A story: One day a teacher said to her class that each week they would ask one of the children who spoke a second language to introduce a favourite word or phrase and teach it to the group. The children were delighted to learn new languages and found out much more than words about each other. One day one child asked when it would be her turn. Her teacher replied “I didn’t know you spoke another language. Which language do you speak?” The little girl replied, “I speak Minion”. For me this moment sums up beautifully why children’s films should be taken seriously- they are at the heart of children’s shared experiences.
I am Becky Parry, an academic from the School of Education at the University of Sheffield. My research is focused on film for children, and film and media made by them. My passionate commitment to the role of film in children’s lives developed when I was a teacher and this led me to establish the film festival, Showcomotion in Sheffield. I remember gratefully the support of ECFA in the earliest stages of setting up the festival when I knew nothing of film distribution and festivals!
My recent work demonstrates that the moving image is often children’s primary experience of story and is therefore critical to their developing literacy and identity. I argue that film and other digital media forms should be integrated into the curriculum as sources of narrative and representations of the world. Film-making is also an increasingly accessible but underused creative tool for learning. Throughout my career I have also advocated consistently for more European films to be made, distributed and exhibited for children, especially in the UK, and especially films that feature girls as central characters.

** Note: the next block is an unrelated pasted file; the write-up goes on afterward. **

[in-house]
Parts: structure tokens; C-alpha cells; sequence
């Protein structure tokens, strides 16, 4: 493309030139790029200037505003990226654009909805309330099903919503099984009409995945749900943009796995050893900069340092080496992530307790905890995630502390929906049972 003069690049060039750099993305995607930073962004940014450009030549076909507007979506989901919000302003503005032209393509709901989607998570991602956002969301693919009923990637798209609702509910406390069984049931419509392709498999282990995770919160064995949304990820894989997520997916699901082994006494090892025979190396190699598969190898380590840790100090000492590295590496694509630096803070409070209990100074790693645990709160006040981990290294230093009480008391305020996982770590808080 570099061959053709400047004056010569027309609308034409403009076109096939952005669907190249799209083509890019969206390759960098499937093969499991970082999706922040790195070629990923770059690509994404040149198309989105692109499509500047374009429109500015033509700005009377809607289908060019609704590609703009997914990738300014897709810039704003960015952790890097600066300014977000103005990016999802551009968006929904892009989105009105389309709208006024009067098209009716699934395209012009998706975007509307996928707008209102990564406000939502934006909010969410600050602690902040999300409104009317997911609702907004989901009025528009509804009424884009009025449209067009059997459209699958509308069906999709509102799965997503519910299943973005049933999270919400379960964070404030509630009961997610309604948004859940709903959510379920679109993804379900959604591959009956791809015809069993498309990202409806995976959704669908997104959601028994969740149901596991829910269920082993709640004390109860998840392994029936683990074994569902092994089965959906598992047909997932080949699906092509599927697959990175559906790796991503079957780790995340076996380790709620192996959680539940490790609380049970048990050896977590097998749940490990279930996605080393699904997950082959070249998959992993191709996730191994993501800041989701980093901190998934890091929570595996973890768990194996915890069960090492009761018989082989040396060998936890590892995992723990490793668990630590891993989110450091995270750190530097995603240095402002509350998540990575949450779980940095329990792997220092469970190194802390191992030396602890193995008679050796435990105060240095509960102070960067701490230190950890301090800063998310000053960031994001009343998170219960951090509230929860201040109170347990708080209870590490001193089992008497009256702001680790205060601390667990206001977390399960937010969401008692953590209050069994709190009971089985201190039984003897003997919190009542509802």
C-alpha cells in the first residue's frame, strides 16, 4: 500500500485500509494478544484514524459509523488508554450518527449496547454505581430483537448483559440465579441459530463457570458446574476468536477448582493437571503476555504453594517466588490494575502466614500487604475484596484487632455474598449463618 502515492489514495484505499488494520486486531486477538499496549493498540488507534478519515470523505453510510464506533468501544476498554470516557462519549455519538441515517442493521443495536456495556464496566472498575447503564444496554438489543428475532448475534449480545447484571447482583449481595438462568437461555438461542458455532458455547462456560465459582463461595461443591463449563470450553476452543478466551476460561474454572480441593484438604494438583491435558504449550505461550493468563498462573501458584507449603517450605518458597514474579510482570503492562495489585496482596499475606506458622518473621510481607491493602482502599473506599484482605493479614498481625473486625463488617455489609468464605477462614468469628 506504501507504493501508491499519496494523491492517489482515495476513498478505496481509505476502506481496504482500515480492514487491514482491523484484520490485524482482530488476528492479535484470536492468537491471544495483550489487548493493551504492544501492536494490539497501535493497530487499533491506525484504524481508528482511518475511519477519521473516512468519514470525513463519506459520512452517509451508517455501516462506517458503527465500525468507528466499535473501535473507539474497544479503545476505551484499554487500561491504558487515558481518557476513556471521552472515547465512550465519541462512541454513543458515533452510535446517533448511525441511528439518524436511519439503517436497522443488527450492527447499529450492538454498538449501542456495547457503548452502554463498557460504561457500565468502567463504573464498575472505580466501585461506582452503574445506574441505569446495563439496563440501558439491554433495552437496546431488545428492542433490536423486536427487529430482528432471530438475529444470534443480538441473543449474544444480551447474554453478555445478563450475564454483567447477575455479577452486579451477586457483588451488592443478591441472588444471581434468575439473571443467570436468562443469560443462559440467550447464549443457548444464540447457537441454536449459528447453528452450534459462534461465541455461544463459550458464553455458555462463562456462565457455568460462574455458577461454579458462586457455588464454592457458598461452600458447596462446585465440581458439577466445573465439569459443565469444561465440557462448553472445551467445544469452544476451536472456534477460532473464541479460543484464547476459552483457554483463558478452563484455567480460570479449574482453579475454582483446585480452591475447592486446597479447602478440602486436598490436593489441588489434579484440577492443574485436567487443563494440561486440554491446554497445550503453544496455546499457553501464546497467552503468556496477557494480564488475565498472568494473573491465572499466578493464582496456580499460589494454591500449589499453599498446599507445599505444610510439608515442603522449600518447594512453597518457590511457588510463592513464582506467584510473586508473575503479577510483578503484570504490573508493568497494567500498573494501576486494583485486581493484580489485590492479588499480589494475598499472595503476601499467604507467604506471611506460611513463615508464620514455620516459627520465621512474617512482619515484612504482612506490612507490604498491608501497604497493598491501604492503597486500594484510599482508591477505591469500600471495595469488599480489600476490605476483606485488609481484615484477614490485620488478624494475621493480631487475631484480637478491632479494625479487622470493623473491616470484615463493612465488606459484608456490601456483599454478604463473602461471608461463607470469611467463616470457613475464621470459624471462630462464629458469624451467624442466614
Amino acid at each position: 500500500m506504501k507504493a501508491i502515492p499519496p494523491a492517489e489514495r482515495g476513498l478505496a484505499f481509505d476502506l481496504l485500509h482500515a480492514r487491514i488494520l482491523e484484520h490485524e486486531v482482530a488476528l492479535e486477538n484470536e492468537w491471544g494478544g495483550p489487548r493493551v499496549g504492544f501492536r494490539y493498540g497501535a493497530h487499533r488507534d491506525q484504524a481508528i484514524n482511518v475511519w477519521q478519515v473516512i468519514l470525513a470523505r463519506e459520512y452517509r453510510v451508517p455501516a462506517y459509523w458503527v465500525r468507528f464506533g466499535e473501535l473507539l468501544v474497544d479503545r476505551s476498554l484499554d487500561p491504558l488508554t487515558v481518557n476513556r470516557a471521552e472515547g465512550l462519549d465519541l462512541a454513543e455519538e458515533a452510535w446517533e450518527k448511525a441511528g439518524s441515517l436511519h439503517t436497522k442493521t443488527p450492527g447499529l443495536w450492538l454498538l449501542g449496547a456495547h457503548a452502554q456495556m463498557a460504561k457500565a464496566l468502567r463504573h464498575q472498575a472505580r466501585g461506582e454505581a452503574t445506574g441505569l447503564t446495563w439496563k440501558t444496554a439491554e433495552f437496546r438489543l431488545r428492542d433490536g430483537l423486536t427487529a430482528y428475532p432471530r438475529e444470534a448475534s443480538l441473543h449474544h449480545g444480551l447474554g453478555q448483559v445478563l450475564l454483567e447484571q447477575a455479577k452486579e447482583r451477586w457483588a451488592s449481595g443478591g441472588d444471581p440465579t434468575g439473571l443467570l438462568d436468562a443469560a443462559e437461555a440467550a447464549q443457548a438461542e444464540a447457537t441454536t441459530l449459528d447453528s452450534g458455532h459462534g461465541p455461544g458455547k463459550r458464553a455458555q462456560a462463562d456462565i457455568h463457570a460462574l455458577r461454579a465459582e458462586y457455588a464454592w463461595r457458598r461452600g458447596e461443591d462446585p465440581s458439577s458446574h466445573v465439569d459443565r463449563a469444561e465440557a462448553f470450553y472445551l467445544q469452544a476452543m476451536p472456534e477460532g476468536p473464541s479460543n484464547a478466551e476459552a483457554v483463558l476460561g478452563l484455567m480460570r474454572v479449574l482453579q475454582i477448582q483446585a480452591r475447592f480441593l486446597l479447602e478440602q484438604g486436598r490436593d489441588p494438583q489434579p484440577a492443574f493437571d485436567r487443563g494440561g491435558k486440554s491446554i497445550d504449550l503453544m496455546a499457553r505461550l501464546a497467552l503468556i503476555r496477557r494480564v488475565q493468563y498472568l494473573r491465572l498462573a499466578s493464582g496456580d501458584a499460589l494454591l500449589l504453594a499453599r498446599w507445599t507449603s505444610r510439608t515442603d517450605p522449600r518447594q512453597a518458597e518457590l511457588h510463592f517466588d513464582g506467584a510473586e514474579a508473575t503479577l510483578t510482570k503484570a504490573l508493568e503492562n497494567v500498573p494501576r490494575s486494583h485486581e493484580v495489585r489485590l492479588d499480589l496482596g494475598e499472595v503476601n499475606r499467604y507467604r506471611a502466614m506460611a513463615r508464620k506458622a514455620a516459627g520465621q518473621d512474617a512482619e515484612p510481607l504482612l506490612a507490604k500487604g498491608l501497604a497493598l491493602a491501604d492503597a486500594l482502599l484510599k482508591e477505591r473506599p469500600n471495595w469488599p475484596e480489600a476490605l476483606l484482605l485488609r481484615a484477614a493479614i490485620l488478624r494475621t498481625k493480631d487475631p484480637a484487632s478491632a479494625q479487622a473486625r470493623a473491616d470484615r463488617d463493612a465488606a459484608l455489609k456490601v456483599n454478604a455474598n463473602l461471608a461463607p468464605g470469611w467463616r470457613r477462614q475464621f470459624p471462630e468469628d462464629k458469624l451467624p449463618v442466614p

I’ve become a member of ECFA because I am keen to ensure that my research is informed by those making film for children, as well as film exhibitors and educators and those who work with children to make films. I hope my membership will help to build strong links between academic research, teacher education and the work of ECFA members.
I am currently researching the ways in which children’s films are differently defined internationally and would be keen to hear from any ECFA member who might be prepared to be interviewed about their own understanding of what makes a children’s film distinct.